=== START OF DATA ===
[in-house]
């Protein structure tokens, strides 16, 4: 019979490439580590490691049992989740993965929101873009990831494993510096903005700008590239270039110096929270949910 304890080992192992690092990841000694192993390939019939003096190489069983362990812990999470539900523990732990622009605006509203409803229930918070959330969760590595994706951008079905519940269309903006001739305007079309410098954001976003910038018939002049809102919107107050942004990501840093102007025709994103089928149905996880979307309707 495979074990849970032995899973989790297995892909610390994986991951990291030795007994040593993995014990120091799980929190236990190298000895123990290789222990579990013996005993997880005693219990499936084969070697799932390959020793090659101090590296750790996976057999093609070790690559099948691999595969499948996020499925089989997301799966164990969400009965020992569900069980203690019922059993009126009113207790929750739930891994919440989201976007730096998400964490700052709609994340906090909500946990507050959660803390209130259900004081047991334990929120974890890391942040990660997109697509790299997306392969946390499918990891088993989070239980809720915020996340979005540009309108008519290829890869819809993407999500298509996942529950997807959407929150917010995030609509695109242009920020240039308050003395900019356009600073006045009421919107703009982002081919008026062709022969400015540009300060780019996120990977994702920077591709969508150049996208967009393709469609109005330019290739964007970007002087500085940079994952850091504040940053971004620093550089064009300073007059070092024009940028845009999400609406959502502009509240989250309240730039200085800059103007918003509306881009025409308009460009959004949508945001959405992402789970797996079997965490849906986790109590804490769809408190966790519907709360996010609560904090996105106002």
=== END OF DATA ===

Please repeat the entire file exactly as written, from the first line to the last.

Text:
[in-house]
């Protein structure tokens, strides 16, 4: 019979490439580590490691049992989740993965929101873009990831494993510096903005700008590239270039110096929270949910 304890080992192992690092990841000694192993390939019939003096190489069983362990812990999470539900523990732990622009605006509203409803229930918070959330969760590595994706951008079905519940269309903006001739305007079309410098954001976003910038018939002049809102919107107050942004990501840093102007025709994103089928149905996880979307309707 495979074990849970032995899973989790297995892909610390994986991951990291030795007994040593993995014990120091799980929190236990190298000895123990290789222990579990013996005993997880005693219990499936084969070697799932390959020793090659101090590296750790996976057999093609070790690559099948691999595969499948996020499925089989997301799966164990969400009965020992569900069980203690019922059993009126009113207790929750739930891994919440989201976007730096998400964490700052709609994340906090909500946990507050959660803390209130259900004081047991334990929120974890890391942040990660997109697509790299997306392969946390499918990891088993989070239980809720915020996340979005540009309108008519290829890869819809993407999500298509996942529950997807959407929150917010995030609509695109242009920020240039308050003395900019356009600073006045009421919107703009982002081919008026062709022969400015540009300060780019996120990977994702920077591709969508150049996208967009393709469609109005330019290739964007970007002087500085940079994952850091504040940053971004620093550089064009300073007059070092024009940028845009999400609406959502502009509240989250309240730039200085800059103007918003509306881009025409308009460009959004949508945001959405992402789970797996079997965490849906986790109590804490769809408190966790519907709360996010609560904090996105106002």